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The full trailer for The Twilight Saga: Eclipse debuted on today Oprah, and if her stamp of approval isn’t enough to get you excited about the third film in the Twilight series, I don’t know what is.
OK, enough sarcasm, but I will say this: perhaps the trailer has deliberately gone extra heavy on a promise of action, but this looks like the Twilight movie with the most running so far. Is that worth anything? Check it out after the break and find out. Read More »
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Any straight guy who sees The Runaways will have difficulty standing up to go text outside, what with a 15-year-old Dakota Fanning seducing Japan in a bustier, snorting coke, and tonguing KStew. I mean, what does it all mean? And it’s only moderately less awkward discussing the burgeoning sexuality and punk hedonism of young girls with another guy. So, rather than compute my feelings about the rock biopic into a traditional review, I decided to ask a female’s opinion. /Film could not be more psyched to discourse on The Runaways with NYC-based author Marisa Meltzer, whose swell new book, Girl Power, is about the history and culture of female rockers.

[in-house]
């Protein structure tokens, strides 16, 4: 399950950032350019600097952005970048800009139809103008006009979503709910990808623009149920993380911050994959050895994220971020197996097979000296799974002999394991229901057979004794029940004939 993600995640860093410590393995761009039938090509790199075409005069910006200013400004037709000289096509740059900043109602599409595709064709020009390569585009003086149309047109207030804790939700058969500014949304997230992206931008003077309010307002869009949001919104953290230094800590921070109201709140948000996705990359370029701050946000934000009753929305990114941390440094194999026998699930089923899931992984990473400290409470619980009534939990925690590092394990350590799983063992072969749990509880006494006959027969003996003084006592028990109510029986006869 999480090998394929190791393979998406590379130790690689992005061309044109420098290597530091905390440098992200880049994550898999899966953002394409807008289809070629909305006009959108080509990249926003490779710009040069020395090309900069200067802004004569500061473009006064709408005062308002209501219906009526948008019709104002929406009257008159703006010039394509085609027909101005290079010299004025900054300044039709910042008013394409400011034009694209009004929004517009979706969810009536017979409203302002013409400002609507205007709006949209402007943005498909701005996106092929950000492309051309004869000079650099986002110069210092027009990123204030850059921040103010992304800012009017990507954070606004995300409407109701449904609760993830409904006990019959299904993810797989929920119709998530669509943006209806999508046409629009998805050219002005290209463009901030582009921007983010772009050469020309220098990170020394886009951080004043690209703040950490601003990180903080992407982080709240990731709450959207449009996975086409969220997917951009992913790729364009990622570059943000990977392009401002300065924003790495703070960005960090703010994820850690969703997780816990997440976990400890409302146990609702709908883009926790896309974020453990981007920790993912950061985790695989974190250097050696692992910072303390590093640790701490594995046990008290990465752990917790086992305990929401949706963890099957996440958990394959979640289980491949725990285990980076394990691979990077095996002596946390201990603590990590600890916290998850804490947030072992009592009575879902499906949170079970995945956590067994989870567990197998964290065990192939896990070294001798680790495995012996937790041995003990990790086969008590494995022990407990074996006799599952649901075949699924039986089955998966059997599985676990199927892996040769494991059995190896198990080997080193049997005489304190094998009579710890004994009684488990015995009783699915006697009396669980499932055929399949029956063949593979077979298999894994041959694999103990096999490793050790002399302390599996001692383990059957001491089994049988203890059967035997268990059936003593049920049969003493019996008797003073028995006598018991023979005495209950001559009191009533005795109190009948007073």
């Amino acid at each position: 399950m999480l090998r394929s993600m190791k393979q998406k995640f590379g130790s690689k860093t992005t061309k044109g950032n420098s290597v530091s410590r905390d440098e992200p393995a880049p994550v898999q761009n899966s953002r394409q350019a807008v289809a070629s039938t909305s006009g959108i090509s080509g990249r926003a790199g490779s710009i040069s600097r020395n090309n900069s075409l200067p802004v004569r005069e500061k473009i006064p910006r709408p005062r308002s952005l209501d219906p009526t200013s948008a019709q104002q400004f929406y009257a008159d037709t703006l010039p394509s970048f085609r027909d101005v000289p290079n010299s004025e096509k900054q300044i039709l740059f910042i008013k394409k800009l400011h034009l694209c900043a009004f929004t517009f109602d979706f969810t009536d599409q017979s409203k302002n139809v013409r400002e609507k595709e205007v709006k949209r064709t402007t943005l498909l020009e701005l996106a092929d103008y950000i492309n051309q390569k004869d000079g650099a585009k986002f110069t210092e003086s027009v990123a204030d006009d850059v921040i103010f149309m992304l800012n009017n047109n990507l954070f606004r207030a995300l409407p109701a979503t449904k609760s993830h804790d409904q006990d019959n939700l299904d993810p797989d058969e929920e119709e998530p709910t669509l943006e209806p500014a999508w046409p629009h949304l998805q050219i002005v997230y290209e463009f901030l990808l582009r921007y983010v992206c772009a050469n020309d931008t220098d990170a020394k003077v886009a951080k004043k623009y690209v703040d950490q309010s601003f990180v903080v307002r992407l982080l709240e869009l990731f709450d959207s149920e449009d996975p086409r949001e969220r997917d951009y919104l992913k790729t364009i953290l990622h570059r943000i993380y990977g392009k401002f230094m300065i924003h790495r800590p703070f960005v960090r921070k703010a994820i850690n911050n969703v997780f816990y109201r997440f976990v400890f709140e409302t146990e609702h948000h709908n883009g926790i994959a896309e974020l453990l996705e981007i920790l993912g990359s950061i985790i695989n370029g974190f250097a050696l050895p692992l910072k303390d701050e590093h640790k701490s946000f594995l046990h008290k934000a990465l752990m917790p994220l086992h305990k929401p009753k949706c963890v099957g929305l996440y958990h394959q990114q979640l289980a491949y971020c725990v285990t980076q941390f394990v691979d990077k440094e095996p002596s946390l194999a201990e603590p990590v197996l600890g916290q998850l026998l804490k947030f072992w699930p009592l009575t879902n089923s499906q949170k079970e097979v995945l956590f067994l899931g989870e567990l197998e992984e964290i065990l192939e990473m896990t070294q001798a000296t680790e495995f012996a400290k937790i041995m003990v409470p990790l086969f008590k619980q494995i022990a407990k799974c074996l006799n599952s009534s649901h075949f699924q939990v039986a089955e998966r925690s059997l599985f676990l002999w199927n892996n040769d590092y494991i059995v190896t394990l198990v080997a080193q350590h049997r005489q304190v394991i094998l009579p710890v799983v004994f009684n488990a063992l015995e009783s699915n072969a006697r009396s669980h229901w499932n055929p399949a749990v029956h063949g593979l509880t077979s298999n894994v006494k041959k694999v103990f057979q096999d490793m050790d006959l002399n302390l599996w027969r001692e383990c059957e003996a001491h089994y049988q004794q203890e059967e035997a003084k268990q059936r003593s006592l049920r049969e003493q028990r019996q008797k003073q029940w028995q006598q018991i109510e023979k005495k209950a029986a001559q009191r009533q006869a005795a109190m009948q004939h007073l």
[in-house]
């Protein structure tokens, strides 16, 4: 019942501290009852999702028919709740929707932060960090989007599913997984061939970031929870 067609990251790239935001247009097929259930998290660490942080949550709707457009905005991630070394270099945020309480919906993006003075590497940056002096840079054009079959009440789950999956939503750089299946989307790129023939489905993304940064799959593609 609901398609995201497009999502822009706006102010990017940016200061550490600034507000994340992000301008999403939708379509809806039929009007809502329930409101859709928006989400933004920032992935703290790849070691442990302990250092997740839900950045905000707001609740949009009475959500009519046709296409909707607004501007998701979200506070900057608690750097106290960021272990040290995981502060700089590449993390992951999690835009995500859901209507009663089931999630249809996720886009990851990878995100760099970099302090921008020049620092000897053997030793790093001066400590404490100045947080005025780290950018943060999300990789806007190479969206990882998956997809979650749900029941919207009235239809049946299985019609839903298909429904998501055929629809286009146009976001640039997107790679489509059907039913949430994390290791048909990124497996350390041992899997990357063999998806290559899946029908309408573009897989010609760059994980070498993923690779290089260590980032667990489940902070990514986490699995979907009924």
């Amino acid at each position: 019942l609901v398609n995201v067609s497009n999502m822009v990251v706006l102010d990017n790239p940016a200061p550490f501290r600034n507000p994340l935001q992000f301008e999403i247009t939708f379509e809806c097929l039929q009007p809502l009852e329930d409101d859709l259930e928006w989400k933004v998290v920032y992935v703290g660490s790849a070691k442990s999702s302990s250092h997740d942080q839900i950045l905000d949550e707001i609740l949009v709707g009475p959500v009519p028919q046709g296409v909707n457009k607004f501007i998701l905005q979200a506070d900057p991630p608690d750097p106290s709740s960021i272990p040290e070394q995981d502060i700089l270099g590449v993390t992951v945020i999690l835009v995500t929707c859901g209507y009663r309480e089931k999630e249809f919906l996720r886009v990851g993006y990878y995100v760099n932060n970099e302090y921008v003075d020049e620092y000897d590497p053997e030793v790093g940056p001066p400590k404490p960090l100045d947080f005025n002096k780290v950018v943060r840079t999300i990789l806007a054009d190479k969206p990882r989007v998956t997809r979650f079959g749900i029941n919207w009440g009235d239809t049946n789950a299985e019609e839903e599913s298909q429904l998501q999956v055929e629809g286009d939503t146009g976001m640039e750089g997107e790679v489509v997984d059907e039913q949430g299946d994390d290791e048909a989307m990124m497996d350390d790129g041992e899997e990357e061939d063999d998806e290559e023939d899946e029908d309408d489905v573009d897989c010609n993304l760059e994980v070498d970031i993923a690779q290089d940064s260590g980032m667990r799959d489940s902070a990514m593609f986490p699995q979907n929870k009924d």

Hunter Stephenson: Following the press screening for The Runaways, I was surprised to hear you loved the film. Having written a book on the legacies and challenges of females in punk, rock, and pop music from the ’70s onward, what real insight does the movie offer on the subject?